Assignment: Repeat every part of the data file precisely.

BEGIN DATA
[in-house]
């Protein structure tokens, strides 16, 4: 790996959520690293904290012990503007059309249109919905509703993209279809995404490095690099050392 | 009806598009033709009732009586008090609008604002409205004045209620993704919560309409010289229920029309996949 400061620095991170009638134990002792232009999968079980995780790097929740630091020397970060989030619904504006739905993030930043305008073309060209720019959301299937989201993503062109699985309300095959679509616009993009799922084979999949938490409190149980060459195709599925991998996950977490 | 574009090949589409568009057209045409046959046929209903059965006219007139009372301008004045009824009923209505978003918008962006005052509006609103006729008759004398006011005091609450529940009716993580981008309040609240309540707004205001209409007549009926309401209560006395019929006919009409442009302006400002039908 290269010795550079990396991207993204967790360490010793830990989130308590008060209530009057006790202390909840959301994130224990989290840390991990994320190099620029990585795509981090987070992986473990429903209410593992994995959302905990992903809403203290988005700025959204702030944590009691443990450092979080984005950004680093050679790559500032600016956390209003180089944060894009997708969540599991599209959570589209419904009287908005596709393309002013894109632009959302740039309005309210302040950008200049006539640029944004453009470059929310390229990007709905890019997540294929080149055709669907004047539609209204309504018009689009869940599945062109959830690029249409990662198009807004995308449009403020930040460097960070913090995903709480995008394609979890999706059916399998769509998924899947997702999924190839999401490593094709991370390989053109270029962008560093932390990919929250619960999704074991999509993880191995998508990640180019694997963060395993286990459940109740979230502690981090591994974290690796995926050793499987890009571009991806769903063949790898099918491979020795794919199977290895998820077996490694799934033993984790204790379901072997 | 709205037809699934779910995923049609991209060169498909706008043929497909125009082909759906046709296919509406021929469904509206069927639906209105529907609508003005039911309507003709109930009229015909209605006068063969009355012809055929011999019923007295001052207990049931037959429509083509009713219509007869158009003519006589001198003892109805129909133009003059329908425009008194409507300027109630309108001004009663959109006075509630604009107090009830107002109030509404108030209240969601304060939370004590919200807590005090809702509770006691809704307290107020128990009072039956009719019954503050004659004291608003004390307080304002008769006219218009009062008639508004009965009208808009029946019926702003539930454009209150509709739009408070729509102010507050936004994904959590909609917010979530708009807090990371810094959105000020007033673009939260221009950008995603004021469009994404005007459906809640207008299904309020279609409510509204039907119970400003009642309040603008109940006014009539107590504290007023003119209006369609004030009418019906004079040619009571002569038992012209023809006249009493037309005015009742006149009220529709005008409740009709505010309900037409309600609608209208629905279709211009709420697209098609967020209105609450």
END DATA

[in-house]
């Protein structure tokens, strides 16, 4: 790996959520690293904290012990503007059309249109919905509703993209279809995404490095690099050392 | 009806598009033709009732009586008090609008604002409205004045209620993704919560309409010289229920029309996949 400061620095991170009638134990002792232009999968079980995780790097929740630091020397970060989030619904504006739905993030930043305008073309060209720019959301299937989201993503062109699985309300095959679509616009993009799922084979999949938490409190149980060459195709599925991998996950977490 | 574009090949589409568009057209045409046959046929209903059965006219007139009372301008004045009824009923209505978003918008962006005052509006609103006729008759004398006011005091609450529940009716993580981008309040609240309540707004205001209409007549009926309401209560006395019929006919009409442009302006400002039908 290269010795550079990396991207993204967790360490010793830990989130308590008060209530009057006790202390909840959301994130224990989290840390991990994320190099620029990585795509981090987070992986473990429903209410593992994995959302905990992903809403203290988005700025959204702030944590009691443990450092979080984005950004680093050679790559500032600016956390209003180089944060894009997708969540599991599209959570589209419904009287908005596709393309002013894109632009959302740039309005309210302040950008200049006539640029944004453009470059929310390229990007709905890019997540294929080149055709669907004047539609209204309504018009689009869940599945062109959830690029249409990662198009807004995308449009403020930040460097960070913090995903709480995008394609979890999706059916399998769509998924899947997702999924190839999401490593094709991370390989053109270029962008560093932390990919929250619960999704074991999509993880191995998508990640180019694997963060395993286990459940109740979230502690981090591994974290690796995926050793499987890009571009991806769903063949790898099918491979020795794919199977290895998820077996490694799934033993984790204790379901072997 | 709205037809699934779910995923049609991209060169498909706008043929497909125009082909759906046709296919509406021929469904509206069927639906209105529907609508003005039911309507003709109930009229015909209605006068063969009355012809055929011999019923007295001052207990049931037959429509083509009713219509007869158009003519006589001198003892109805129909133009003059329908425009008194409507300027109630309108001004009663959109006075509630604009107090009830107002109030509404108030209240969601304060939370004590919200807590005090809702509770006691809704307290107020128990009072039956009719019954503050004659004291608003004390307080304002008769006219218009009062008639508004009965009208808009029946019926702003539930454009209150509709739009408070729509102010507050936004994904959590909609917010979530708009807090990371810094959105000020007033673009939260221009950008995603004021469009994404005007459906809640207008299904309020279609409510509204039907119970400003009642309040603008109940006014009539107590504290007023003119209006369609004030009418019906004079040619009571002569038992012209023809006249009493037309005015009742006149009220529709005008409740009709505010309900037409309600609608209208629905279709211009709420697209098609967020209105609450």